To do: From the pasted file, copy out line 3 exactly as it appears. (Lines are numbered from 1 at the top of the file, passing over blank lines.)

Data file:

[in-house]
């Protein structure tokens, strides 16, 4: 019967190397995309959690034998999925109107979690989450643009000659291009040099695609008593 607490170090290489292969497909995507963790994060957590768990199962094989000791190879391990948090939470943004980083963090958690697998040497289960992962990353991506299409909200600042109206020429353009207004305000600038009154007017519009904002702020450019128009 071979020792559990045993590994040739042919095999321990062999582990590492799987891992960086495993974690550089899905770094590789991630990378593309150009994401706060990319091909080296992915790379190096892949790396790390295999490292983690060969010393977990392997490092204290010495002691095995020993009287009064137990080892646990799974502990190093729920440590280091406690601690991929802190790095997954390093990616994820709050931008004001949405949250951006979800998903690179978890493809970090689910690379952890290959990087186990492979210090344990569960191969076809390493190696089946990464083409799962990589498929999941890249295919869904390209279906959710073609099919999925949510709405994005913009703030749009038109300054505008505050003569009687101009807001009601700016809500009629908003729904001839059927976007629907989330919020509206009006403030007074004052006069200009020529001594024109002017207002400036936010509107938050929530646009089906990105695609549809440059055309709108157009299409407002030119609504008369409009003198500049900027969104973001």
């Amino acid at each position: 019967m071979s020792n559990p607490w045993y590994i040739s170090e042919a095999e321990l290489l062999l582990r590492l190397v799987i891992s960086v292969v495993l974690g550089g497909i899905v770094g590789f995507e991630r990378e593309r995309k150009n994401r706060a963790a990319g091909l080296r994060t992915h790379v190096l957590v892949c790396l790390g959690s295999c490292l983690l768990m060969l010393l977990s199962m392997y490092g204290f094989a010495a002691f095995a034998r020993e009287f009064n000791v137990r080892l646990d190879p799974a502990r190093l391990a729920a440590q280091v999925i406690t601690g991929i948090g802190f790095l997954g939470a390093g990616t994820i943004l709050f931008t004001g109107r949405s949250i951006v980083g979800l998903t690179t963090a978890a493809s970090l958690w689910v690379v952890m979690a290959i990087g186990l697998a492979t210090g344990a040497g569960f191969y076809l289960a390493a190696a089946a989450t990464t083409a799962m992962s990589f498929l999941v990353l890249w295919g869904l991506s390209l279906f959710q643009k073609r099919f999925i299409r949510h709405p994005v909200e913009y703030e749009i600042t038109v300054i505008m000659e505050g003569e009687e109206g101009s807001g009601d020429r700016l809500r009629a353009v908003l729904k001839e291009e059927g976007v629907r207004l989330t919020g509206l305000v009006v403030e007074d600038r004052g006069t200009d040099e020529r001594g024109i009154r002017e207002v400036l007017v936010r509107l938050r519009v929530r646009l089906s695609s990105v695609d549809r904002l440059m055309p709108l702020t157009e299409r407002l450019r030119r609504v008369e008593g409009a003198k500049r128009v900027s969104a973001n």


């Amino acid at each position: 019967m071979s020792n559990p607490w045993y590994i040739s170090e042919a095999e321990l290489l062999l582990r590492l190397v799987i891992s960086v292969v495993l974690g550089g497909i899905v770094g590789f995507e991630r990378e593309r995309k150009n994401r706060a963790a990319g091909l080296r994060t992915h790379v190096l957590v892949c790396l790390g959690s295999c490292l983690l768990m060969l010393l977990s199962m392997y490092g204290f094989a010495a002691f095995a034998r020993e009287f009064n000791v137990r080892l646990d190879p799974a502990r190093l391990a729920a440590q280091v999925i406690t601690g991929i948090g802190f790095l997954g939470a390093g990616t994820i943004l709050f931008t004001g109107r949405s949250i951006v980083g979800l998903t690179t963090a978890a493809s970090l958690w689910v690379v952890m979690a290959i990087g186990l697998a492979t210090g344990a040497g569960f191969y076809l289960a390493a190696a089946a989450t990464t083409a799962m992962s990589f498929l999941v990353l890249w295919g869904l991506s390209l279906f959710q643009k073609r099919f999925i299409r949510h709405p994005v909200e913009y703030e749009i600042t038109v300054i505008m000659e505050g003569e009687e109206g101009s807001g009601d020429r700016l809500r009629a353009v908003l729904k001839e291009e059927g976007v629907r207004l989330t919020g509206l305000v009006v403030e007074d600038r004052g006069t200009d040099e020529r001594g024109i009154r002017e207002v400036l007017v936010r509107l938050r519009v929530r646009l089906s695609s990105v695609d549809r904002l440059m055309p709108l702020t157009e299409r407002l450019r030119r609504v008369e008593g409009a003198k500049r128009v900027s969104a973001n």